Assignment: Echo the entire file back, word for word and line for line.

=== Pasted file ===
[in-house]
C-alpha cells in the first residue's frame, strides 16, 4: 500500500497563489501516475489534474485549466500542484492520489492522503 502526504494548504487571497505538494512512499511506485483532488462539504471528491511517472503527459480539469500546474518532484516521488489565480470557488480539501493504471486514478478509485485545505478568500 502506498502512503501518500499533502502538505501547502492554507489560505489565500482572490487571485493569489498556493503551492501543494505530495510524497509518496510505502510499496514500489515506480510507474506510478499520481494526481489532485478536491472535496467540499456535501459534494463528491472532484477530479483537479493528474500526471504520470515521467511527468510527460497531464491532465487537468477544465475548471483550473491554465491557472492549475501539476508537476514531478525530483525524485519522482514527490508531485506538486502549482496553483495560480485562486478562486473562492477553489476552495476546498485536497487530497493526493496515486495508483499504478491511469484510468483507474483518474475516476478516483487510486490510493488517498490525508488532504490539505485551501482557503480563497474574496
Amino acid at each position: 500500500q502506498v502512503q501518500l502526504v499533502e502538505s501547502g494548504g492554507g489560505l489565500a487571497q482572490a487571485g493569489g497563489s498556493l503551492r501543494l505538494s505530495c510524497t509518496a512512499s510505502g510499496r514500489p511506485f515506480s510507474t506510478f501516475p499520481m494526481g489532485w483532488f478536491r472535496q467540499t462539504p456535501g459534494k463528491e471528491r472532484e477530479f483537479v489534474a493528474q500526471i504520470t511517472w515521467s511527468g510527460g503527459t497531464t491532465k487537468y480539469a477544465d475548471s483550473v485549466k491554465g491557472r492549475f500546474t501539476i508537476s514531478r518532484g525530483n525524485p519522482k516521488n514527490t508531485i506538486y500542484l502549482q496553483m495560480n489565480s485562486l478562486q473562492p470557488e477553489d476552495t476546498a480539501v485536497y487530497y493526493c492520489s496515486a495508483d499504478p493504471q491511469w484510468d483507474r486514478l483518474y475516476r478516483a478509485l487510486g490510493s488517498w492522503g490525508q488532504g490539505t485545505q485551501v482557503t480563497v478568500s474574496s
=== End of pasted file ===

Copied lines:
[in-house]
C-alpha cells in the first residue's frame, strides 16, 4: 500500500497563489501516475489534474485549466500542484492520489492522503 502526504494548504487571497505538494512512499511506485483532488462539504471528491511517472503527459480539469500546474518532484516521488489565480470557488480539501493504471486514478478509485485545505478568500 502506498502512503501518500499533502502538505501547502492554507489560505489565500482572490487571485493569489498556493503551492501543494505530495510524497509518496510505502510499496514500489515506480510507474506510478499520481494526481489532485478536491472535496467540499456535501459534494463528491472532484477530479483537479493528474500526471504520470515521467511527468510527460497531464491532465487537468477544465475548471483550473491554465491557472492549475501539476508537476514531478525530483525524485519522482514527490508531485506538486502549482496553483495560480485562486478562486473562492477553489476552495476546498485536497487530497493526493496515486495508483499504478491511469484510468483507474483518474475516476478516483487510486490510493488517498490525508488532504490539505485551501482557503480563497474574496
Amino acid at each position: 500500500q502506498v502512503q501518500l502526504v499533502e502538505s501547502g494548504g492554507g489560505l489565500a487571497q482572490a487571485g493569489g497563489s498556493l503551492r501543494l505538494s505530495c510524497t509518496a512512499s510505502g510499496r514500489p511506485f515506480s510507474t506510478f501516475p499520481m494526481g489532485w483532488f478536491r472535496q467540499t462539504p456535501g459534494k463528491e471528491r472532484e477530479f483537479v489534474a493528474q500526471i504520470t511517472w515521467s511527468g510527460g503527459t497531464t491532465k487537468y480539469a477544465d475548471s483550473v485549466k491554465g491557472r492549475f500546474t501539476i508537476s514531478r518532484g525530483n525524485p519522482k516521488n514527490t508531485i506538486y500542484l502549482q496553483m495560480n489565480s485562486l478562486q473562492p470557488e477553489d476552495t476546498a480539501v485536497y487530497y493526493c492520489s496515486a495508483d499504478p493504471q491511469w484510468d483507474r486514478l483518474y475516476r478516483a478509485l487510486g490510493s488517498w492522503g490525508q488532504g490539505t485545505q485551501v482557503t480563497v478568500s474574496s